From A Patchwork Memoir:
I drove by Earl’s house a few days after his death, simply to begin to face the fact that he was no longer there. That was as much as I’d felt I could do, but then I saw someone in the window—a man, not Pippa—and thought I should push myself a little further, even though I felt wrung out, and introduce myself to Earl’s family, who had arrived from the east coast. As it turned out, his stepsons, Kevin and Billy, were there, as well as his sister, his niece, and several nephews, all gathered around the dining room table.
As they sipped wine and I drank root beer—noting that this time the mug wasn’t iced—Kevin reminisced that when he was five and first met Earl, he didn’t know which was more exciting—his MG or Earl himself. When he was seven, he said, Earl taught him the parts of a car, knowledge he was inordinately proud of, feeling it was his initiation into manhood. Billy recalled that when they went camping with his parents’ friends, the adults tried to outdo each other, bringing along outrageous things to eat—one time Dick Steinke fit a whole watermelon in his pack, filled with fruit salad marinated in champagne. Marian recounted how when Earl was a boy, their grandmother insisted he learn to play the violin. Instead of rehearsing, he used to sit at the very back of the orchestra, where no one could see what he was up to, his violin at his chin, furtively practicing tying Boy Scout knots underneath it. Needless to say, he never advanced to the chairs in front, she smiled, for the first and second violin.
Later I had a private conversation with Marian, and she showed me pictures of her daughter’s wedding that Earl drove across the country to attend last summer; it was held at White Lake, where there was no plumbing or electricity, so they’d installed two outhouses and decorated them with bridal wreaths.
“I once asked Earl if your parents had loved each other—if they’d had a good marriage,” I told her.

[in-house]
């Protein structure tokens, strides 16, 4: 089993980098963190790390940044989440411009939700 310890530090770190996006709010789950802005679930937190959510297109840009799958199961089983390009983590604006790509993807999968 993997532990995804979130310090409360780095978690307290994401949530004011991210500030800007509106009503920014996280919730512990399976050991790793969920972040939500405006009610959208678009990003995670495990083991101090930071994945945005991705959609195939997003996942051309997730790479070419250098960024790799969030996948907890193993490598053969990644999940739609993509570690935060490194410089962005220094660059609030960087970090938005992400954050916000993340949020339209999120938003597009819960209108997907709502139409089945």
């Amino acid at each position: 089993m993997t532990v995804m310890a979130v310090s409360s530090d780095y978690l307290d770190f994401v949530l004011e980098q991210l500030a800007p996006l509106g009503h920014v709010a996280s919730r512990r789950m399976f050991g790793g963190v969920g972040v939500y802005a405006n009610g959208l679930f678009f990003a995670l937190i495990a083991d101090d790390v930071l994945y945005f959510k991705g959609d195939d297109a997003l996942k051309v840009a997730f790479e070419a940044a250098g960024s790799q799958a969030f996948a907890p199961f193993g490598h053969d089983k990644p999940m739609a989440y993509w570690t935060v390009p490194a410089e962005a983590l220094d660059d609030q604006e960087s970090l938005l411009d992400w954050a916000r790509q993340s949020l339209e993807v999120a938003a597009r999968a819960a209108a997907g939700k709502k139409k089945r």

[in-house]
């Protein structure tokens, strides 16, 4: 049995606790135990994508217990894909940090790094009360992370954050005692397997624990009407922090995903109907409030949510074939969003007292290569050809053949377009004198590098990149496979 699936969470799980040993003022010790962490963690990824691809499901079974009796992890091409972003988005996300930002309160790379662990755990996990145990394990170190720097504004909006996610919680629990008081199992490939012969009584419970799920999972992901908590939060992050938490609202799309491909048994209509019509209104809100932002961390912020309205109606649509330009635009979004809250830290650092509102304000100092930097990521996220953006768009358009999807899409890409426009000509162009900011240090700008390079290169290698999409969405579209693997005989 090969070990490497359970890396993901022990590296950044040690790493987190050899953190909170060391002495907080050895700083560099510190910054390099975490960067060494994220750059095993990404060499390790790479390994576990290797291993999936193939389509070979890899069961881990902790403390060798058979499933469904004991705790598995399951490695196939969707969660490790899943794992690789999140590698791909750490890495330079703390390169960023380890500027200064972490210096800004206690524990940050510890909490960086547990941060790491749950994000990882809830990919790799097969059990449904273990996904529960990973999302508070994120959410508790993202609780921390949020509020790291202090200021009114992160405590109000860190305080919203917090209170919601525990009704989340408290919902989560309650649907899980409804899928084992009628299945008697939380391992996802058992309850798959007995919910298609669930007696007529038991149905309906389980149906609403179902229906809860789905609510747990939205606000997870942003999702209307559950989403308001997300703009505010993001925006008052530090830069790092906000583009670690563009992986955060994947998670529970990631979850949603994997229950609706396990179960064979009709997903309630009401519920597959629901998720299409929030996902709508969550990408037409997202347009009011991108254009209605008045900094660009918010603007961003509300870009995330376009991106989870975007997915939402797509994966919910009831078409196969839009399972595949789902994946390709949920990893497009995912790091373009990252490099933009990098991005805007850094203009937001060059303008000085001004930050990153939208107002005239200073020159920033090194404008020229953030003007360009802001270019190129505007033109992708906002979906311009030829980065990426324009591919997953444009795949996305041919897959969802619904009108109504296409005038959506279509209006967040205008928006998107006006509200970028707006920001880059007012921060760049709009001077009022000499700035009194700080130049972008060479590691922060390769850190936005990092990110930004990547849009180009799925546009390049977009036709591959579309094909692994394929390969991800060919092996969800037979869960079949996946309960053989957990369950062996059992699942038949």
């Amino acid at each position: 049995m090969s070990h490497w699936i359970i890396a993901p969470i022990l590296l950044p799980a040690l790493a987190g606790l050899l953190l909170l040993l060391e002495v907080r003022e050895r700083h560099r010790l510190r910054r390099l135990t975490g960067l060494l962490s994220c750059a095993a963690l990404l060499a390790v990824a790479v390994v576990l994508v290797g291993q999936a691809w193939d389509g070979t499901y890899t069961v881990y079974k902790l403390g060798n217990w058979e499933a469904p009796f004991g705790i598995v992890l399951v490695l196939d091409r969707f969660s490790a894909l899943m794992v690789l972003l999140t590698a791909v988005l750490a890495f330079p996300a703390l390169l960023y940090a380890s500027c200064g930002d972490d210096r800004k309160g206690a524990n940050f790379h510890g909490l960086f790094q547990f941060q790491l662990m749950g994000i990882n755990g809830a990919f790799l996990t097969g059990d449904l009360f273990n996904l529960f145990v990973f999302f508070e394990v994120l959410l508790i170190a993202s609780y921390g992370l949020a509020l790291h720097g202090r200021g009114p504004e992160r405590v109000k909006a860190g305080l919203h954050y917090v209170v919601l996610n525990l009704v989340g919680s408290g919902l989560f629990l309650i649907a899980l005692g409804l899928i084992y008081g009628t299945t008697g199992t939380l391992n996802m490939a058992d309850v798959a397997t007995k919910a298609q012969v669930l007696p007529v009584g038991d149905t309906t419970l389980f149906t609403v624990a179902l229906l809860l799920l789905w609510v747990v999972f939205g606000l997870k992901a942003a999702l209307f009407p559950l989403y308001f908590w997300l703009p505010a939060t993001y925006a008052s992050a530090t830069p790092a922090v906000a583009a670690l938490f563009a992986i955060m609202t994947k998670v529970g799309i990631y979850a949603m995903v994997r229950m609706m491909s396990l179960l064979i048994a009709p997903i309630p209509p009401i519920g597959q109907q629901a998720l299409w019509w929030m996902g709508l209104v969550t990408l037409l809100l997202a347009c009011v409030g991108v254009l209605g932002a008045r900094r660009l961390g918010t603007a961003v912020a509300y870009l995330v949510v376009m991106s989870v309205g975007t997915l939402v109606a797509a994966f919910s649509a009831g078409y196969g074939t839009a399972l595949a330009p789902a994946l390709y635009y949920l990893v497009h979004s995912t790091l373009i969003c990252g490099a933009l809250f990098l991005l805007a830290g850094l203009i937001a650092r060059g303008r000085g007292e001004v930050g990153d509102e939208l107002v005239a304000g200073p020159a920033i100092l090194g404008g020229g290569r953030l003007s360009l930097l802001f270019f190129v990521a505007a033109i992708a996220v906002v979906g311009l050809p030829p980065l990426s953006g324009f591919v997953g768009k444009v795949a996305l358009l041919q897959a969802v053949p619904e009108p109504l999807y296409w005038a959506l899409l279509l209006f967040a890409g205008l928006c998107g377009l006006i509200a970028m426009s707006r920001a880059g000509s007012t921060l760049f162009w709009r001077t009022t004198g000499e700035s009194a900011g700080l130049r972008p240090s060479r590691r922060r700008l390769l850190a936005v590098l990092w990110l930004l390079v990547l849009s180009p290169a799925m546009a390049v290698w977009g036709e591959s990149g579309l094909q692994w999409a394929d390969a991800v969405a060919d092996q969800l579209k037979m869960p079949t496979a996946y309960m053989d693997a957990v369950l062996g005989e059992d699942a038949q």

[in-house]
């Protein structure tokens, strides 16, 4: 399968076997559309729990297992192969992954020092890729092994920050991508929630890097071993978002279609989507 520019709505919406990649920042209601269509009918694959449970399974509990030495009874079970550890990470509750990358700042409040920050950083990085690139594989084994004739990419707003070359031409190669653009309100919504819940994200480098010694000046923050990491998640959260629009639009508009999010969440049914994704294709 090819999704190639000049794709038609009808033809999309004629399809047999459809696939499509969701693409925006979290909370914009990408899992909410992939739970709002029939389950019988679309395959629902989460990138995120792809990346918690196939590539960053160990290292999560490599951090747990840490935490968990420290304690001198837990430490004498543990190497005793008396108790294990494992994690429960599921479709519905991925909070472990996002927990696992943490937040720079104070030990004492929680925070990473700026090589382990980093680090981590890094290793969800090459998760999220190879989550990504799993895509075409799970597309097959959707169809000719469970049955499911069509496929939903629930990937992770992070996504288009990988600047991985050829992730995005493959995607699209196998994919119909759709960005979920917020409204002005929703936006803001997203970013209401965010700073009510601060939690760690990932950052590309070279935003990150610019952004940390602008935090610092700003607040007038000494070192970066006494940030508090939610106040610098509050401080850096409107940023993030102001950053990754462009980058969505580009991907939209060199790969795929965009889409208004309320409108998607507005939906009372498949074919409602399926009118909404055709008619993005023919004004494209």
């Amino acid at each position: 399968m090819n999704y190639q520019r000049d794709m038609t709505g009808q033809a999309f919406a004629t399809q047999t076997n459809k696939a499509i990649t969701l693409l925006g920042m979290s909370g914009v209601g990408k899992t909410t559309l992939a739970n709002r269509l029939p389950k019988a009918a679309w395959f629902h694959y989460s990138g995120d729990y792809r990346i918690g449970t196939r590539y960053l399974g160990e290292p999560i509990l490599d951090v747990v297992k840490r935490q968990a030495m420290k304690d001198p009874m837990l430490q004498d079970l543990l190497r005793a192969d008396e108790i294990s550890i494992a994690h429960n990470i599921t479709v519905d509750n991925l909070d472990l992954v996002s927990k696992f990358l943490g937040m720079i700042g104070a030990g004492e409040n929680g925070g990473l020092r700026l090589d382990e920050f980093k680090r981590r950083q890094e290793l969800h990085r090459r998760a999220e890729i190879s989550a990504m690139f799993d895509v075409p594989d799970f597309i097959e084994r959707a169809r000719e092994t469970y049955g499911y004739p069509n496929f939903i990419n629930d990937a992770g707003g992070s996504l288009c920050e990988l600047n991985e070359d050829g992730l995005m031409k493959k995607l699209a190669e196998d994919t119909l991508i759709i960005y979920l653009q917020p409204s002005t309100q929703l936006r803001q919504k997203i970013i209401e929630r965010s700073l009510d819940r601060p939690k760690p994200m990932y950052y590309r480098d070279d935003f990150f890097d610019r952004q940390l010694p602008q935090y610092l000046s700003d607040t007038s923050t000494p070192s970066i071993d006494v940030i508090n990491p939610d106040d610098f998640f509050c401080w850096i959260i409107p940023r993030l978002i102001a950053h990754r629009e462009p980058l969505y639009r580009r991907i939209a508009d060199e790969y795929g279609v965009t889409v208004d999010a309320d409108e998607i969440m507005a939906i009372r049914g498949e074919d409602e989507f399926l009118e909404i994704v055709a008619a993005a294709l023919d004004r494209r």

She looked up at me alertly. “What did he say?”
She nodded in agreement, musing that it was too bad their parents hadn’t been able to set up housekeeping on their own—they would have been happier—but they’d had to live with her father’s parents and her mother’s twin sister, combining paychecks because it was the Depression.
“That’s just what Earl said,” I confessed. “He told me he used to retreat to his bedroom in the attic to draw to escape the tensions in the household.”
She nodded again. “He had the whole third floor to himself.”
At one point she reminisced about their father having four heart attacks in his early fifties, the first one on his way home from work. He’d sat on the steps of the train station, trying to muster his strength, while overhearing the derisive comments of passersby about the drunk on the steps. He’d made it home, but later at the hospital the doctors had said he wouldn’t live through the night. All their family and friends prayed for him, she told me, and the next morning the doctors were astonished to find him recovering.
“Earl said he brought your dad a set of paints while he was in the hospital—and that he always felt good about that. He thought they gave your father something to live for.”
“I think they did,” she agreed. “He was in the midst of finishing a painting of the Adirondacks when he had his fourth heart attack. By that time, though, everyone in the family was praying for God to take him, he’d been through so much.”
She went on to reminisce about their father’s sisters, four maiden aunts who’d had a house on Cape Cod. Alma and Minnie contracted TB as young women and recovered at the Trudeau Sanitarium; then Alma went on to become a pioneer in the field of occupational therapy.
“Earl used to tell me how Gladys would insist everyone go out when a storm was coming because she wanted to be right in the thick of it,” I commented.
I knew how much Earl had admired his aunts, who were all strong women, and how he’d loved the childhood summers he spent with them on the Cape, where they treated him like a little prince.
I found myself lingering for hours, even though I was exhausted, afraid of missing something, some bit of conversation or memory about Earl that I wouldn’t then have to cherish—as though leaving his family that evening meant losing parts of Earl I could never retrieve.